Saturday, 23 June 2012

Tamoxifen again

I've blogged about the possible link between Tamoxifen and memory/dementia:
here and here.

This is a link to an interesting article on this topic:

Another interesting article  -  see the abstract at the start:

Perhaps most interestingly, Tamoxifen appears to be a drug that researchers turn to when they wish, for whatever reason, to impair the memory of mice: as this link shows  -  and it's an interesting article in its own right: 'After being given tamoxifen (perhaps best known as a breastcancer drug) for eight days, an otherwise normally developing mouse had more than 80 percent fewer new neural stem cells in its hippocampus (a structure in the brain's frontal region linked to short-term memory).' And whereabouts in the brain is Alzheimer's first detected? In the hippocampus, I believe.

Monday, 18 June 2012

Beacons of hope

There will be people who come across this blog hoping to find some answers, and maybe some hope.

As anyone who cares for someone with dementia, or who has dementia will know, answers and hope are in short supply.

However, in my search, I have found some glimmers of hope  -  if not for S, then maybe for others who are just starting out on this journey. For new or irregular readers here are links to some stories and summaries which I have found interesting and, in some cases, inspiring.

Morris Friedell

Herpes       more     the research     a possible herpes vaccine
(It's worth noting that 'the research' is the most viewed post in the whole blog.)
Steve and Mary Newport


The nuns' study

Friday, 8 June 2012

Life on hold

On online forums carers, and not just carers for people with dementia, complain about their life 'being on hold'. It's pretty obvious really  -  life is never on hold. The sun rises and sets, you get a day older, your life goes on. What people are really saying, I guess, is that they are unable to live the life they would wish because of the circumstances they find themselves in. But this is a feeling that many, many people have, not just carers. You could say that it's part of the human condition, one of the things that makes us human even  -  it's not a problem your cat has.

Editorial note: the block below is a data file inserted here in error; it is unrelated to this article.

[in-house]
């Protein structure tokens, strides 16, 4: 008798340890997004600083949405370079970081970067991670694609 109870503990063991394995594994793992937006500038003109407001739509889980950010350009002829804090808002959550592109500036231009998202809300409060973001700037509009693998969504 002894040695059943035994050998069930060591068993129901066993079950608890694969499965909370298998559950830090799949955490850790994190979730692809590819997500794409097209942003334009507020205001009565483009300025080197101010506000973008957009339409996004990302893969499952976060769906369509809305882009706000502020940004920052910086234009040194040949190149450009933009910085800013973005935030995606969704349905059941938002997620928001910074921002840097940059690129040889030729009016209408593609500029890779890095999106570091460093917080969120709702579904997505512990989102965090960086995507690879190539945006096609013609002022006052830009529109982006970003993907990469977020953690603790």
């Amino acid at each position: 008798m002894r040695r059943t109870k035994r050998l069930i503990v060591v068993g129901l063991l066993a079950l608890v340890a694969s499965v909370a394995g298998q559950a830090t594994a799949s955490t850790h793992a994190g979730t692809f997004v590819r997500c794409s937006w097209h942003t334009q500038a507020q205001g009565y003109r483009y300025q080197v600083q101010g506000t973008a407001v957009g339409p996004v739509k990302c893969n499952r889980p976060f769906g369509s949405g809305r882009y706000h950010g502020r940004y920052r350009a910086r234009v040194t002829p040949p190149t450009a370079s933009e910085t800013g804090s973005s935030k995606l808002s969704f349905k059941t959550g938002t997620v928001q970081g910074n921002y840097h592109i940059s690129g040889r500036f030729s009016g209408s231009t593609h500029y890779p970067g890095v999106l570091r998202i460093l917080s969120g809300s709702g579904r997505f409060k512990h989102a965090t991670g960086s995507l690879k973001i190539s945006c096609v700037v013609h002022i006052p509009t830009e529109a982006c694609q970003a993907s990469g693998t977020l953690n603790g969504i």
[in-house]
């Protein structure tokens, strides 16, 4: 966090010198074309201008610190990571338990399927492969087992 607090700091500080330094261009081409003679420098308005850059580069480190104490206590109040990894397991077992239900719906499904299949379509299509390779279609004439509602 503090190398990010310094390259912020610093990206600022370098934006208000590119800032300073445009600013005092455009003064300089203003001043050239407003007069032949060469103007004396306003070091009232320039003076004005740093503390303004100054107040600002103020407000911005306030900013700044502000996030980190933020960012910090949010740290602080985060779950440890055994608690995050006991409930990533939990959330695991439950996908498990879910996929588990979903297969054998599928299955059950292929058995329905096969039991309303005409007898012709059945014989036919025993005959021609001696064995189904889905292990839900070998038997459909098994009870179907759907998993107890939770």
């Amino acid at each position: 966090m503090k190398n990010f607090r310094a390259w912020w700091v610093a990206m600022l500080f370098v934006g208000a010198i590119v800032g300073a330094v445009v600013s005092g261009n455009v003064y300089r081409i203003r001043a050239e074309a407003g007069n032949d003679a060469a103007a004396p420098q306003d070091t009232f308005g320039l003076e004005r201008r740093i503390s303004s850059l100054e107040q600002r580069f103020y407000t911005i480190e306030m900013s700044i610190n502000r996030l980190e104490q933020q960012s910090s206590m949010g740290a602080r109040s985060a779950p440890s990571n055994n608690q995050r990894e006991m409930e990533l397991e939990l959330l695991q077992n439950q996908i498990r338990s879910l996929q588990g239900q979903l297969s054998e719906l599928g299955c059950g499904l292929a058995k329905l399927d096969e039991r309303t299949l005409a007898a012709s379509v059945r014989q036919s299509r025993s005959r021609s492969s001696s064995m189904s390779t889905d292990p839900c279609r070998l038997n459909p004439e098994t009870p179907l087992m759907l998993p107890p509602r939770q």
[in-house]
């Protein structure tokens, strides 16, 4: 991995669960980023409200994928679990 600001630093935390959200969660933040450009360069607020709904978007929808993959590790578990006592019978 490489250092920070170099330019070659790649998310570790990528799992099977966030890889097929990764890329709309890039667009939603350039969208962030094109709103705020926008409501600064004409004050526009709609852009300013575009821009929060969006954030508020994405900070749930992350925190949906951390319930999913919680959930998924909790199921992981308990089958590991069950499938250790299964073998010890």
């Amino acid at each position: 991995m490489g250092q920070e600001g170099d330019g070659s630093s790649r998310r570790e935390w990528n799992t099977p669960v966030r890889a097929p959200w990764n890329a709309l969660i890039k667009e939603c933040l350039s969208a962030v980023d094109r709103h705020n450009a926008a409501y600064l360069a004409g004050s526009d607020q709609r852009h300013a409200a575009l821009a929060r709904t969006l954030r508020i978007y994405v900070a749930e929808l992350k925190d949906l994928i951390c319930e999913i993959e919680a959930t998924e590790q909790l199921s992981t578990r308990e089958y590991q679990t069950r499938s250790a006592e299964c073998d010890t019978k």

It's more understandable maybe in carers than in whinging teens or workaholic thirty somethings who, in all likelihood, still have much of their life ahead of them (though we mustn't forget that people of all ages can have caring thrust upon them).

There's no solution of course  -  you're bound to feel like this at times. But if you try to carry on finding life interesting, even the difficulties that you're facing and possible ways of lessening them, and to get satisfaction from something that in more normal circumstances might pass unnoticed, like seeing the person you are caring for laugh (if they can) or actually completing a task on your mental 'to do' list.

And then of course there's music, friends, family, reading, memories..........

And that life that you could have been leading might not have turned out too well anyway.

Saturday, 2 June 2012

Centenarians who avoid dementia

This is another example of research that, like the nuns study, suggests that some people avoid or delay the symptoms of dementia 'despite the substantial presence of neuropathological markers of Alzheimer's disease'. This dates from 2004.

One can only agree with the conclusion. I have not discovered yet whether anyone has followed this up or whether, like other promising lines of enquiry, it has been ignored.

Dementia-free centenarians.


Geriatrics Section, Department of Medicine, Boston University School of Medicine and Boston Medical Center, Boston, MA 02118, USA.



A small percentage of centenarians, about 15-25%, are functionally cognitively intact. Among those who are not cognitively intact at 100, approximately 90% delayed the onset of clinically evident impairment at least until the average age of 92 yr.


To review current and past findings related to the prevalence and incidence of dementia amongst the exceptionally long-lived.


Findings from the various centenarian studies, world-wide, are reviewed.


Neuropsychological and neuropathological correlations thus far suggest that there are centenarians who demonstrate no evidence of neurodegenerative disease. There also appear to be centenarians who despite the substantial presence of neuropathological markers of Alzheimer's disease did not meet clinical criteria for having dementia, thus suggesting the existence of cognitive reserve. Epigenic studies suggest a significant familial component to these survival advantages.


Centenarians are of scientific interest as a human model of relative resistance to dementia.